Learning about law schools

October 14, 2011
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For the seventh year in a row, Indiana University Bloomington’s “Law Day” Oct. 25 will be the biggest in the U.S. It’s a day for those interested in going to law school to meet with school representatives and learn about applying to law school.

According to IU, a record number 121 law schools will take part this year, including the four law schools in Indiana.

It’s interesting that schools from as far away as California, Washington and New Hampshire consider this fair worthy enough of their time and resources to come. They must see strong potential or have had good results in finding applicants here in Indiana. With a down economy, more people may be interested in attending law school in order to prolong having to deal with finding a job or because they think their job prospects will increase with a law degree. Maybe the prospective students plan on moving to Nebraska, Washington, D.C., or Wisconsin where there is apparently a need for lawyers.

I’m curious – how valuable is this type of law fair? Did you take advantage of this one at IU or another law fair during your undergrad years?

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  1. Such things are no more elections than those in the late, unlamented Soviet Union.

  2. It appears the police and prosecutors are allowed to change the rules halfway through the game to suit themselves. I am surprised that the congress has not yet eliminated the right to a trial in cases involving any type of forensic evidence. That would suit their foolish law and order police state views. I say we eliminate the statute of limitations for crimes committed by members of congress and other government employees. Of course they would never do that. They are all corrupt cowards!!!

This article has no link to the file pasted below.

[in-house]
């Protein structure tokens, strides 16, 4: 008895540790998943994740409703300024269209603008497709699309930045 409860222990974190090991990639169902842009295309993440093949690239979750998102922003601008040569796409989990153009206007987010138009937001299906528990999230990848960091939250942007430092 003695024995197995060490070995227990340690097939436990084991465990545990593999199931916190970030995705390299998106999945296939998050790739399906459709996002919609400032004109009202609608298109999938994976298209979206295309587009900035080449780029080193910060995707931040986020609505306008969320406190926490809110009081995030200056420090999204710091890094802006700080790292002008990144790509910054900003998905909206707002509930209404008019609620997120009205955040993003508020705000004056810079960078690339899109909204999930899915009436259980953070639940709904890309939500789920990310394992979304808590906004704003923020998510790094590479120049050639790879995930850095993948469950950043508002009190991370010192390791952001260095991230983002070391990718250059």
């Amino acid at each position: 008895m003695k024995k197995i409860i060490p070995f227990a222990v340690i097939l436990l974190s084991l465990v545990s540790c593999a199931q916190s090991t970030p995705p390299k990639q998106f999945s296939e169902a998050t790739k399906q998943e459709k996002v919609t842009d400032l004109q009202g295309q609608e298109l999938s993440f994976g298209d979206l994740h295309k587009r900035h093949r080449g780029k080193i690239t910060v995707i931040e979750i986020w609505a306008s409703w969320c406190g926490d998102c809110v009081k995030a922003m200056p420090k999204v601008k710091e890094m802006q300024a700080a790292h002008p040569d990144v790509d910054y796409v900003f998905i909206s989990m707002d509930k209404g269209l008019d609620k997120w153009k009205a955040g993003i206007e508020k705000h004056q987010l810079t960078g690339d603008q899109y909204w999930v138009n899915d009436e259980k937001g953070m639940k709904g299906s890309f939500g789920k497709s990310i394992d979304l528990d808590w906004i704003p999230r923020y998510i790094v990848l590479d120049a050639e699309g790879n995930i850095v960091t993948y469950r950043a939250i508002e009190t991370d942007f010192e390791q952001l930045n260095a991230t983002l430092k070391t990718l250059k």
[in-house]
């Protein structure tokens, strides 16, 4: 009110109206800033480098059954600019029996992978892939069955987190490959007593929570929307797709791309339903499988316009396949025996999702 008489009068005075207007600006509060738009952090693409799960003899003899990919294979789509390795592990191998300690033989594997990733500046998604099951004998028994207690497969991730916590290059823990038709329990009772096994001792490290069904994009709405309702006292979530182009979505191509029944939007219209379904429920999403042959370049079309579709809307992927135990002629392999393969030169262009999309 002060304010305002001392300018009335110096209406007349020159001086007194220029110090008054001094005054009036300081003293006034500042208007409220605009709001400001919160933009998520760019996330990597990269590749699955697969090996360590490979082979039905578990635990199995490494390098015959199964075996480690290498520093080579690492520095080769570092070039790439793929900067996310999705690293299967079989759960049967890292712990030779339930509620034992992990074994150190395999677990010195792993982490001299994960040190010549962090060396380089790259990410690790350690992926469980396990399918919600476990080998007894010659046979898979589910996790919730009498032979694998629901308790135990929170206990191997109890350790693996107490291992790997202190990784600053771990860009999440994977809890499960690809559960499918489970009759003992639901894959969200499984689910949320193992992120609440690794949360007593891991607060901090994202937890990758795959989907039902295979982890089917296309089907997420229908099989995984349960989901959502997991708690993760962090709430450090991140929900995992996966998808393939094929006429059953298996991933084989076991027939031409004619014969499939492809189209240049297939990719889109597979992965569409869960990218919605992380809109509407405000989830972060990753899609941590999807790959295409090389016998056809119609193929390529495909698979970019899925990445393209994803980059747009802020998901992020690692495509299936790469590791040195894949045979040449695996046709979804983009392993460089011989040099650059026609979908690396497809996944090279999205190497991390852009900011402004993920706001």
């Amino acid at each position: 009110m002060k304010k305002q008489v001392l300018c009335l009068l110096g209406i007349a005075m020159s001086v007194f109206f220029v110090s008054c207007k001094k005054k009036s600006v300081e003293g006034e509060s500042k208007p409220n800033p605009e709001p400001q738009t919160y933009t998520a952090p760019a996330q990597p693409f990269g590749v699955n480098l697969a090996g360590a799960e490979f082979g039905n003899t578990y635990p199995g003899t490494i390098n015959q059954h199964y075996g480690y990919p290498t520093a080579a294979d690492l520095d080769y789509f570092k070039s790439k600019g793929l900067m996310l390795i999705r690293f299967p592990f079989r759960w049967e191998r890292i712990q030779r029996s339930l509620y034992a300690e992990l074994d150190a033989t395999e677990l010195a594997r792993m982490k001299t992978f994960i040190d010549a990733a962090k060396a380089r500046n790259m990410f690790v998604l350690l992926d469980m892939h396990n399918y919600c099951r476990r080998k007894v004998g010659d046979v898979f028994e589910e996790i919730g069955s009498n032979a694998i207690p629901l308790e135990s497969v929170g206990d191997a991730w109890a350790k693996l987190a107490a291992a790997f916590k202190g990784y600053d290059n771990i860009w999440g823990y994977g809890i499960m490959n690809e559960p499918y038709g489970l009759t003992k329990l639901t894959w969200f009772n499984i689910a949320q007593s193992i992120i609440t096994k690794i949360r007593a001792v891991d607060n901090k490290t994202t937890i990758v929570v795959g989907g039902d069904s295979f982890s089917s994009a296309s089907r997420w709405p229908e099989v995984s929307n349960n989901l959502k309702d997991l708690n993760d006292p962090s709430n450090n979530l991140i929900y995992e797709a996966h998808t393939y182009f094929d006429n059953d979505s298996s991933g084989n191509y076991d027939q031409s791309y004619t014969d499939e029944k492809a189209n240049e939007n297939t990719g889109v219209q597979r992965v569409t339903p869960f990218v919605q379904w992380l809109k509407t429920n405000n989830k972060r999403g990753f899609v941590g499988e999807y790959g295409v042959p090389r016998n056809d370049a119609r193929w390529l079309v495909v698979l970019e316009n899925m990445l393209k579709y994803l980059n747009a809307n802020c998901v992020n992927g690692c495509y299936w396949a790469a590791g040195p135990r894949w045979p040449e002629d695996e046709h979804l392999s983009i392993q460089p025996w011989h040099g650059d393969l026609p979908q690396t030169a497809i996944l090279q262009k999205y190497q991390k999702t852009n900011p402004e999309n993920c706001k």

3. Poor Judge Brown probably thought that by slavishly serving the godz of the age her violations of 18th century concepts like due process and the rule of law would be overlooked. Mayhaps she was merely a Judge ahead of her time?

  4. in a lawyer discipline case Judge Brown, now removed, was presiding over a hearing about a lawyer accused of the supposedly heinous ethical violation of saying the words "Illegal immigrant." (IN re Barker) http://www.in.gov/judiciary/files/order-discipline-2013-55S00-1008-DI-429.pdf .... I wonder if when we compare the egregious violations of due process by Judge Brown, to her chiding of another lawyer for politically incorrectness, if there are any conclusions to be drawn about what kind of person, what kind of judge, what kind of apparatchik, is busy implementing the agenda of political correctness and making off-limits legit advocacy about an adverse party in a suit whose illegal alien status is relevant? I am just asking the question, the reader can make own conclsuion. Oh wait-- did I use the wrong adjective-- let me rephrase that, um undocumented alien?

  5. of course the bigger questions of whether or not the people want to pay for ANY bussing is off limits, due to the Supreme Court protecting the people from DEMOCRACY. Several decades hence from desegregation and bussing plans and we STILL need to be taking all this taxpayer money to combat mostly-imagined "discrimination" in the most obviously failed social program of the postwar period.

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